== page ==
NEW YORK — Floyd Mayweather and his team seemed to have about enough of Conor McGregor’s talk, which has dipped into an uncomfortable racial zone, in Brooklyn. Mayweather chastised McGregor for some of his comments to the media Thursday night, saying he should not disrespect black people in that way.
UFC president Dana White does not think McGregor nor Mayweather have crossed any line — if there is a line at all — in their trash talk during this world tour, though, he said Friday on the Showtime Sports broadcast from London.
“I think they've both had their moments, they’ve both had their moments,” White said. “It’s funny when people say they’ve taken this thing [too far]. These guys are gonna try to knock each other unconscious in about a month and a half. The verbal warfare is a part of the fight, too. But this is a fight — not a croquette game. This part of the deal.”
Mayweather and McGregor, the UFC lightweight champion, will fight in a boxing match Aug. 26 in Las Vegas. The two have been on a world tour since Tuesday, hitting Los Angeles, Toronto and New York on Thursday night. London is the final stop on the tour Friday.
The talk and tension has heightened since the first day at Staples Center. It almost broke out into a brawl on stage Thursday night at Barclays Center.
“The reality is what’s going on here is just as much of the fight as the fight itself,” White said. “The mental warfare game, these are two of the best ever to do. Floyd has yet to meet his match physically or verbally. What this is all about is trying to get in each other’s heads and that’s why you’ve seen this thing escalate to Los Angeles to where we are now.”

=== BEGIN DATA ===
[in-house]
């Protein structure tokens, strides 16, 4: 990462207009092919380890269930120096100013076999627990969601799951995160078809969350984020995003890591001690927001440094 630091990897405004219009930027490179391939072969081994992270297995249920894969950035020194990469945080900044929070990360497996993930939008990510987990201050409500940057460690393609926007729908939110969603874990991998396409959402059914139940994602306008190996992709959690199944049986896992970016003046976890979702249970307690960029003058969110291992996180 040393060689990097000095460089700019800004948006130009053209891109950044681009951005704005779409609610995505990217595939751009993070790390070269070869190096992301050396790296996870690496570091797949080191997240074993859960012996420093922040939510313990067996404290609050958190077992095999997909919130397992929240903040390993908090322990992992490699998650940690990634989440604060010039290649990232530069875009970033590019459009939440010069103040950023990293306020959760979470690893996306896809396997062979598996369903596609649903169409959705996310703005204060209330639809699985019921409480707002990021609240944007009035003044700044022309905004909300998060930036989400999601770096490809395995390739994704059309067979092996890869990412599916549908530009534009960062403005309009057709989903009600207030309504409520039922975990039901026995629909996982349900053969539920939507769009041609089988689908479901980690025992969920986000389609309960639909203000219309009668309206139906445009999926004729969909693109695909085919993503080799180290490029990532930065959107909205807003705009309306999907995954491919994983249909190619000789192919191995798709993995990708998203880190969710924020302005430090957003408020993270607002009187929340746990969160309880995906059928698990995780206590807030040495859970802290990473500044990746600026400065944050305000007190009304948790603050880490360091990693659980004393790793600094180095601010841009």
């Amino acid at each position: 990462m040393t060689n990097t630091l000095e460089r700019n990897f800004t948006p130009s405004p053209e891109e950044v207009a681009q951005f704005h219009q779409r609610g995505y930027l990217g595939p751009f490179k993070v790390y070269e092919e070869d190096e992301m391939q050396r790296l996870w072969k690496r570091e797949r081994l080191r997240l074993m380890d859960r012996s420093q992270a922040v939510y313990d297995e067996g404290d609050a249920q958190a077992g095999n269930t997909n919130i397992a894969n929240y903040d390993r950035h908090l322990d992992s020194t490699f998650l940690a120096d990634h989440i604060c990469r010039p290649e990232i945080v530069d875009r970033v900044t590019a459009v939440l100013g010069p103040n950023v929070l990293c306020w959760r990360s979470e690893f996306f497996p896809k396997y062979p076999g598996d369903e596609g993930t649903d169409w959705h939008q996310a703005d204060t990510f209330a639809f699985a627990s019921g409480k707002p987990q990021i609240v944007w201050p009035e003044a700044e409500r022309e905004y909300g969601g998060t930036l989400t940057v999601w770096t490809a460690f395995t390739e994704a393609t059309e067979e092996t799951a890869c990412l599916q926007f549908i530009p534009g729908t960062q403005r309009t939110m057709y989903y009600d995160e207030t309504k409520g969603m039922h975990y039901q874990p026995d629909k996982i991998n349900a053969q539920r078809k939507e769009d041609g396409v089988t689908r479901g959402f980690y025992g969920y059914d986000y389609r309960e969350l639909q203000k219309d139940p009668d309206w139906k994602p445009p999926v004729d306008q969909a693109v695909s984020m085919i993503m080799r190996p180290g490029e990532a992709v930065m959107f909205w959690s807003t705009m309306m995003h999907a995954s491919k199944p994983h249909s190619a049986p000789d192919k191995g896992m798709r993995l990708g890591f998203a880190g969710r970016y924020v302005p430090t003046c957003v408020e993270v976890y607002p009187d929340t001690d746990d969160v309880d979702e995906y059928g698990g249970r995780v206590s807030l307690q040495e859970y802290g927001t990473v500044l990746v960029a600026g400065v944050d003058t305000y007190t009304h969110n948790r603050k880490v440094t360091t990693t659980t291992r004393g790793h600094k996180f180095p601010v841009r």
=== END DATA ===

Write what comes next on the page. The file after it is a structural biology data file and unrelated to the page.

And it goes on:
Mayweather didn’t like McGregor bringing his daughter into the trash talk Thursday. And McGregor brought up the whispers about racially inappropriate words throughout the tour during the Brooklyn show. He joked that he couldn’t be racist, because he’s black “from the belly button down.” The Irishman then did a vulgar, gyrating dance for his “beautiful black female fans.”
Like Mayweather, Showtime Sports vice president Stephen Espinoza was not a big fan of the histrionics.
“I thought it was interesting that he felt the need to address that when he came here on his own volition,” Espinoza said of the racial issue. “That surprised me. Along the way, yeah he’s made some mistakes. Do I think they were pre-meditated? No. It’s tough, I’ve come close to making some comments off the cuff that could have been interpreted the wrong way.
“I don’t excuse it at all. Because particularly of his context. He’s trying to get Floyd’s ire up. In that context, you’re not going to get the benefit of the doubt. You’re not gonna get people to understand if you make a mistake.”
White, McGregor’s promoter in the UFC who has been on the tour throughout, doesn’t think any of it is a big deal. It’s just the fight game, according to White. All is well in his eyes — unless things get physical.
“As long as that doesn’t happen,” White said, “I’m good.”